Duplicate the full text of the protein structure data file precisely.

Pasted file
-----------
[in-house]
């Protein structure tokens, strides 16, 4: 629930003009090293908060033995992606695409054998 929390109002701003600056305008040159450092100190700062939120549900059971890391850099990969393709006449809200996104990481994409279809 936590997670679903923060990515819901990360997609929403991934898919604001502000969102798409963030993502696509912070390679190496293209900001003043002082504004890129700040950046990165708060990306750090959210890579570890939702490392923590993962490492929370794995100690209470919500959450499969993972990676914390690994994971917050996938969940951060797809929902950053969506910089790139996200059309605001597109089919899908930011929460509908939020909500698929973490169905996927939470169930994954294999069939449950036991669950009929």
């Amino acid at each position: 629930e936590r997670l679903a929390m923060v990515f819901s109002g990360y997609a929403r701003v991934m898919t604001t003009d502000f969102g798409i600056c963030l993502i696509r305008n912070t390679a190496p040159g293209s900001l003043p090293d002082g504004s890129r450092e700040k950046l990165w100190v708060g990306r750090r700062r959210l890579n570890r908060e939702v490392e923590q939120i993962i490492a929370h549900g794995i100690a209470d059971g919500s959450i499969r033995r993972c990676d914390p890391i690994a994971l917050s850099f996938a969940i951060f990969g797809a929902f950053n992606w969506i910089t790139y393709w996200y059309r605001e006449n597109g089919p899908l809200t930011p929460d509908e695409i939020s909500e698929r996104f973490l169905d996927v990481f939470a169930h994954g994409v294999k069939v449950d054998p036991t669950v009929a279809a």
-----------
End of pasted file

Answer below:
[in-house]
């Protein structure tokens, strides 16, 4: 629930003009090293908060033995992606695409054998 929390109002701003600056305008040159450092100190700062939120549900059971890391850099990969393709006449809200996104990481994409279809 936590997670679903923060990515819901990360997609929403991934898919604001502000969102798409963030993502696509912070390679190496293209900001003043002082504004890129700040950046990165708060990306750090959210890579570890939702490392923590993962490492929370794995100690209470919500959450499969993972990676914390690994994971917050996938969940951060797809929902950053969506910089790139996200059309605001597109089919899908930011929460509908939020909500698929973490169905996927939470169930994954294999069939449950036991669950009929």
């Amino acid at each position: 629930e936590r997670l679903a929390m923060v990515f819901s109002g990360y997609a929403r701003v991934m898919t604001t003009d502000f969102g798409i600056c963030l993502i696509r305008n912070t390679a190496p040159g293209s900001l003043p090293d002082g504004s890129r450092e700040k950046l990165w100190v708060g990306r750090r700062r959210l890579n570890r908060e939702v490392e923590q939120i993962i490492a929370h549900g794995i100690a209470d059971g919500s959450i499969r033995r993972c990676d914390p890391i690994a994971l917050s850099f996938a969940i951060f990969g797809a929902f950053n992606w969506i910089t790139y393709w996200y059309r605001e006449n597109g089919p899908l809200t930011p929460d509908e695409i939020s909500e698929r996104f973490l169905d996927v990481f939470a169930h994954g994409v294999k069939v449950d054998p036991t669950v009929a279809a």